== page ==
Autumn's one of my favorite times of the year -- the cascading colors from browns to reds and ambers, leaves crunching under my feet and cozy nights in spent watching Downton Abbey. For many though the start of autumn and winter can be a traumatic time, it marks the start of dark nights and a feeling of gloom triggered by little light caused by the change of the season. Easily dismissed by many as a bout of the winter blues, Seasonal Affective Disorder (SAD) is a serious and frightening condition, and it's now estimated that 7 percent of the population of the UK live with it. Grey skies, cold snaps of weather and pounding rain can trap people in their homes and leave them with little contact with the outdoors. Gardening has always been a therapeutic experience for me, I find it relaxing and calming particularly after a busy and stressful day. However, in the winter it's hard to spend time outside tending to your flowers, even more difficult if you live in the middle of a busy city with no outdoor space. There are plenty of ways though to create a small garden even if you have no real green space -- window boxes, cool house plants and ways to grow your own herbs, fruit and vegetable indoors.
Digging a bit deeper, I've found that there's plenty of evidence to suggest that gardening can -- and should -- be used as a real therapy. Scientifically, it's been proven that getting your hands dirty can boost serotonin (the happy chemical) levels: contact with soil and a specific soil bacteria mycobacterium vaccae actually triggers the release of serotonin in our brain. After 200,000 years of hunting and gathering food, humans naturally experience a high and a feeling of reward when we spot fruit and vegetables. A euphoric flush of the natural high dopamine is released in the reward center of the brain, and this is often triggered by the sight, smell and action of picking a piece of fruit.
Emotionally and mentally, gardening is a huge release and the NHS have started prescribing gardening courses. President of the Royal College of Physicians, Sir Richard Thompson, is a big advocate, "Drug therapy can be really expensive, but gardening costs little and anyone can do it, I would much rather a doctor had time to listen to their patients and instead of prescribing anti-depressants, prescribed a course of gardening." Cancer charity Macmillan has often found that gardening has helped cancer patients manage feelings of sadness and depression, they conducted a small survey and found that four in five gardeners living with cancer said that gardening helps reduce stress and anxiety, and helps take their mind off treatment. Joe Swift, president of the National Gardens Scheme and a Chelsea Flower Show gold medal winner, says: "We know from experience how watching plants grow can really help someone feel more positive when they are going through a difficult time as well as bringing back a sense of control to their lives."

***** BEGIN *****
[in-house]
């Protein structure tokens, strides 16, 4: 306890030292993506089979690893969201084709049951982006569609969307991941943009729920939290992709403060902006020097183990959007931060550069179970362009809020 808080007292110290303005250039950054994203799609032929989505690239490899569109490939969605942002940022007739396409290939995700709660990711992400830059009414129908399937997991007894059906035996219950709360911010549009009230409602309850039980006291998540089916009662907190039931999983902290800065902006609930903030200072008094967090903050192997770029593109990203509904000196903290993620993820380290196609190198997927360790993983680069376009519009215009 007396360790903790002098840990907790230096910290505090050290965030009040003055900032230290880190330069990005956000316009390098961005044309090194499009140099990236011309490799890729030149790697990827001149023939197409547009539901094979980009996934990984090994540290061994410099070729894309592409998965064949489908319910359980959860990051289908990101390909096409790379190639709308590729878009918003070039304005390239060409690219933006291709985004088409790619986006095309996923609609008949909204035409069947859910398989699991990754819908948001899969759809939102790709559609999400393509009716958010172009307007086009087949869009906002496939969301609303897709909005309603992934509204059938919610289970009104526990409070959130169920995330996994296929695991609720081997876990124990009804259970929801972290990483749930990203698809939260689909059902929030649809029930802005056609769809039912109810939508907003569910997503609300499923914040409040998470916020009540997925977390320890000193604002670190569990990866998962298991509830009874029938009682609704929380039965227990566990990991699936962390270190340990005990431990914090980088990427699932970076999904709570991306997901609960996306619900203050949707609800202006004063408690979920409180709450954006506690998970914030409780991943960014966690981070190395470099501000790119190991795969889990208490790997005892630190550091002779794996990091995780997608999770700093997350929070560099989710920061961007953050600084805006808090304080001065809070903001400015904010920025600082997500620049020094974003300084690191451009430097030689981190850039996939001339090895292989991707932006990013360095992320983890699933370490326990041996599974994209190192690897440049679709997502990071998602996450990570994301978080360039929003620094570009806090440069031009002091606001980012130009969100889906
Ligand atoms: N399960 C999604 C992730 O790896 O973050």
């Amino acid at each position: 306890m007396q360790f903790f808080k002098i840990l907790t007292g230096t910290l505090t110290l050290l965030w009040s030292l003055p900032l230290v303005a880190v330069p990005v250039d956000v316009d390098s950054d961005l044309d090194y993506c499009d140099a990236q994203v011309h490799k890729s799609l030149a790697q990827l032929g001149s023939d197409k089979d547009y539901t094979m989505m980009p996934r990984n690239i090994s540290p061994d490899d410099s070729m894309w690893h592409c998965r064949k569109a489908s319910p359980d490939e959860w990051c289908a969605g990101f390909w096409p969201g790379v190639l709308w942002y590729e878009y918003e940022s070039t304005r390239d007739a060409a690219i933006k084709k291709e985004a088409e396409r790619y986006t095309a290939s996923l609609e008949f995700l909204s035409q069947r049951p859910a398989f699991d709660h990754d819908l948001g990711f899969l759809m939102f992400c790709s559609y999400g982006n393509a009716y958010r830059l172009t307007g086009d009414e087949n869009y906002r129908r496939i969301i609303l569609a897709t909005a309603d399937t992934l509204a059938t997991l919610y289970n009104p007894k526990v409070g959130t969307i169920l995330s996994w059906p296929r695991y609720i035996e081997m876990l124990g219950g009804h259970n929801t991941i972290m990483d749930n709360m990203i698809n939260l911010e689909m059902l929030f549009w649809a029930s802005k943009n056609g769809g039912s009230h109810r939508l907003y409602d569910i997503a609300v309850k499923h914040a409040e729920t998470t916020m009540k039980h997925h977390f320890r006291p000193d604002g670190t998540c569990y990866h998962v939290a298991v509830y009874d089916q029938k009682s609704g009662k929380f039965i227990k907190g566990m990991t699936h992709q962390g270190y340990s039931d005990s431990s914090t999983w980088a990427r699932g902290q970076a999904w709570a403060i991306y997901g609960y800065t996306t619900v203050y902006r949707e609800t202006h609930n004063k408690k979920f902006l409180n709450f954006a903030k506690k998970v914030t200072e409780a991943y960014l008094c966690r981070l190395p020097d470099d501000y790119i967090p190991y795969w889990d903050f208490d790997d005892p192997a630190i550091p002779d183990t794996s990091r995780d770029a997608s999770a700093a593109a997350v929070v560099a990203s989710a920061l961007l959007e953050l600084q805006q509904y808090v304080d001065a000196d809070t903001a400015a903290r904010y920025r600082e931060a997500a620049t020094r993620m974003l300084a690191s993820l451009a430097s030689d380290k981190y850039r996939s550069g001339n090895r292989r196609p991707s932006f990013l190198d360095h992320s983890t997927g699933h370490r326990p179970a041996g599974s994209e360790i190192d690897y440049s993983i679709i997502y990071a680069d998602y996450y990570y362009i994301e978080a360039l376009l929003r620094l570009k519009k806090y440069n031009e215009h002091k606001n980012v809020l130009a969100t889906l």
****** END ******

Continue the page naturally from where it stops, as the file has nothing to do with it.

If you suffer from SAD there are ways to remedy yourself with gardening at this darker, chillier time of year -- even if you don't have actual outdoor space. Window boxes are easy to maintain and a lovely addition to your flat. Pick evergreens such as berry plants, heurachas, camelias, verbenum, irises, crocuses, winter violas and boxus plants: all grow well at this time of year and are easy to care for. A blossoming camelia always brings a smile to my face. Indoors, grow herbs in the kitchen - pick out small containers, a vintage box or trinket to house them in and start growing for your cooking. Herbs that grow well indoors include: basil, parley, sage, thyme, chives and rosemary; again with just a little love and attention you can watch your herbs grow and blossom. They can all be grown in window boxes as well. I love bringing the outdoors inside, and find that indoor plants improve the air quality. My personal favorite at home is a money tree (crassula) that sits proudly next to my desk. Other good houseplants to start with are campanulas, orchids, roses and azaleas: all are beautiful plants for your home. With a watering can, a few containers and some compost, it's easy to create an indoors garden to cultivate.
Recently I spoke to someone who had battled mental depression and had turned to gardening as a means of therapy, she told me "I found that not only was I able to escape from the tough reality of what I was going through at the time but it also gave me something to hope for, and that I could believe there was going to be another day to work towards."